Australia's broadband infrastructure 'holding back the economy'
Australia's broadband infrastructure is holding back the economy, according to 75% of respondents to an online poll from Compare Broadband.
Compare Broadband asked site visitors, "Is Australia's broadband infrastructure holding back the nation's economy?" Three quarters (75.4%) of the 475 voters (358 votes) said 'Yes', while only 21.3% (101 votes) said 'No', and 3.4% (16 votes) 'didn't know'.
A significant proportion of Australia's economy is based on the farming and resources sectors, yet broadband access in rural areas is restricted. Even in some metropolitan areas, businesses and consumers cannot receive high-speed broadband connections.
It is hard to imagine the multi-billion dollar resource companies in the Outback not having high quality broadband, but in some instances this must be the case as Australia's vast geographical landmass has prohibited infrastructure in certain bush locations.
With the current hung parliament in Australia, and its winner being decided by three independent candidates who all live in regional areas where broadband is lacking, broadband could be the deciding factor to the political conundrum at hand.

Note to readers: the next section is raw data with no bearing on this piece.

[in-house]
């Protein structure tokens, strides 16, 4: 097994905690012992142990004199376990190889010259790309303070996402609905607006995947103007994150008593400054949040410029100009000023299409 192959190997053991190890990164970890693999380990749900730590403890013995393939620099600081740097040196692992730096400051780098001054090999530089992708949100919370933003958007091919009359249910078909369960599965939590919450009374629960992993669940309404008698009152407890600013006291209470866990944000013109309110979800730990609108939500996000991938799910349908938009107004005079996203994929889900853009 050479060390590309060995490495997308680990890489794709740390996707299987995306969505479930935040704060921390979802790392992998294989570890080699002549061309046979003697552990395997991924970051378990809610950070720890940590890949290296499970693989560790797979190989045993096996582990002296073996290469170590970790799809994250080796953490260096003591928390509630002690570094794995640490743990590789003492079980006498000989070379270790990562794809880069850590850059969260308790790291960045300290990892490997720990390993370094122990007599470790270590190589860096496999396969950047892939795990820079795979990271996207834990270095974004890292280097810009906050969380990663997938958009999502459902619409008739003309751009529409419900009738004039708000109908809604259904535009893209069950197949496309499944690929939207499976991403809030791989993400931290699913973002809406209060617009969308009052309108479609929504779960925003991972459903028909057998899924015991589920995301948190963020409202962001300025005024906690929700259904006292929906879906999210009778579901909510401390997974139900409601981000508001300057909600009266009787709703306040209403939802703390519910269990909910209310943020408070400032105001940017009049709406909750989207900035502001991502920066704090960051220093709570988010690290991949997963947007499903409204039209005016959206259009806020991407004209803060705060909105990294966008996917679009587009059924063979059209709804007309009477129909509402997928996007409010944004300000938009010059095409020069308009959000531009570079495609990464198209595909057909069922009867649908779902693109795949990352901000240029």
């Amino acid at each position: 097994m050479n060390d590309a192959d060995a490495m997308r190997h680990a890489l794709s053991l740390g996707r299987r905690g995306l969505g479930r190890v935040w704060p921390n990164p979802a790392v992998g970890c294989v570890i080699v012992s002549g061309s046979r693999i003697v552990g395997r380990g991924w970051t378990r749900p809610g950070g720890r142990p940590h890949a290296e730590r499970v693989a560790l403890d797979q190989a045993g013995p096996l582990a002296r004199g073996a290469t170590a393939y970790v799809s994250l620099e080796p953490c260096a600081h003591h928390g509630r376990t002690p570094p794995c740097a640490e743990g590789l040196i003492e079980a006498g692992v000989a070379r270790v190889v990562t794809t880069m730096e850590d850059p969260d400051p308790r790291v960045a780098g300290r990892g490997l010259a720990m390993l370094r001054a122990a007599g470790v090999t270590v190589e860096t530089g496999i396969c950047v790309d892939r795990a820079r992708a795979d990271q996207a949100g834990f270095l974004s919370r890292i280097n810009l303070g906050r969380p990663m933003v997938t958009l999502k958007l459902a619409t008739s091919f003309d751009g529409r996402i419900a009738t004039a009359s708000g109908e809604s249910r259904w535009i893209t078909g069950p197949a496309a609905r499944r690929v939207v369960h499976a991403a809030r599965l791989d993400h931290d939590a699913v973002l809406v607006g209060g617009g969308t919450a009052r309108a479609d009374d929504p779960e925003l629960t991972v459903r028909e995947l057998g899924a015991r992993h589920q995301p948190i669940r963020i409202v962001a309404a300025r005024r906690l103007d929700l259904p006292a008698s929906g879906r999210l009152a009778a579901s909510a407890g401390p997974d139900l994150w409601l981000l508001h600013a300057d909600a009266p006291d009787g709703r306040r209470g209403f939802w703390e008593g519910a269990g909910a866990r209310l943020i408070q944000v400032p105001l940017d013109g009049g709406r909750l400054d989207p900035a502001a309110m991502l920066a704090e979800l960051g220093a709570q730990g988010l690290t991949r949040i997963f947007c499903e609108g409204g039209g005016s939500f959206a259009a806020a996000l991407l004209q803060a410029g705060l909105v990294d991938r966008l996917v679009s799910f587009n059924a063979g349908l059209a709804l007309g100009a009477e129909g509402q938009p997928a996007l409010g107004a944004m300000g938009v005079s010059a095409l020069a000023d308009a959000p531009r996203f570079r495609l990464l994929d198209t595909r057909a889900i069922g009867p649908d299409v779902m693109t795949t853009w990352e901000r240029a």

Compare Broadband's General Manager, Scott Kennedy, said: "I'm surprised that 75% of people feel our current broadband infrastructure is stifling the economy. Evidently it is an important issue to Australian consumers. The NBN may well be on the money."
Another argument for broadband internet being key to Australia's economy centres on the telecommunications and information technology industries. If businesses have faster broadband, they can then compete on a par with rival Asian companies. Prime Minister Julia Gillard has also pointed out that the NBN itself will provide a huge number of jobs via its necessary construction and maintenance.
All of these issues point to a belief by Australians that our economy is being held back because of the current broadband infrastructure's lack of speed and availability. It will be interesting to see which way the three remaining independents go in the coming week, as the Federal government's $43 billion optical fibre-to-the-home NBN policy varies greatly from the Coalition's $6.5 billion Mobile Wireless network plan.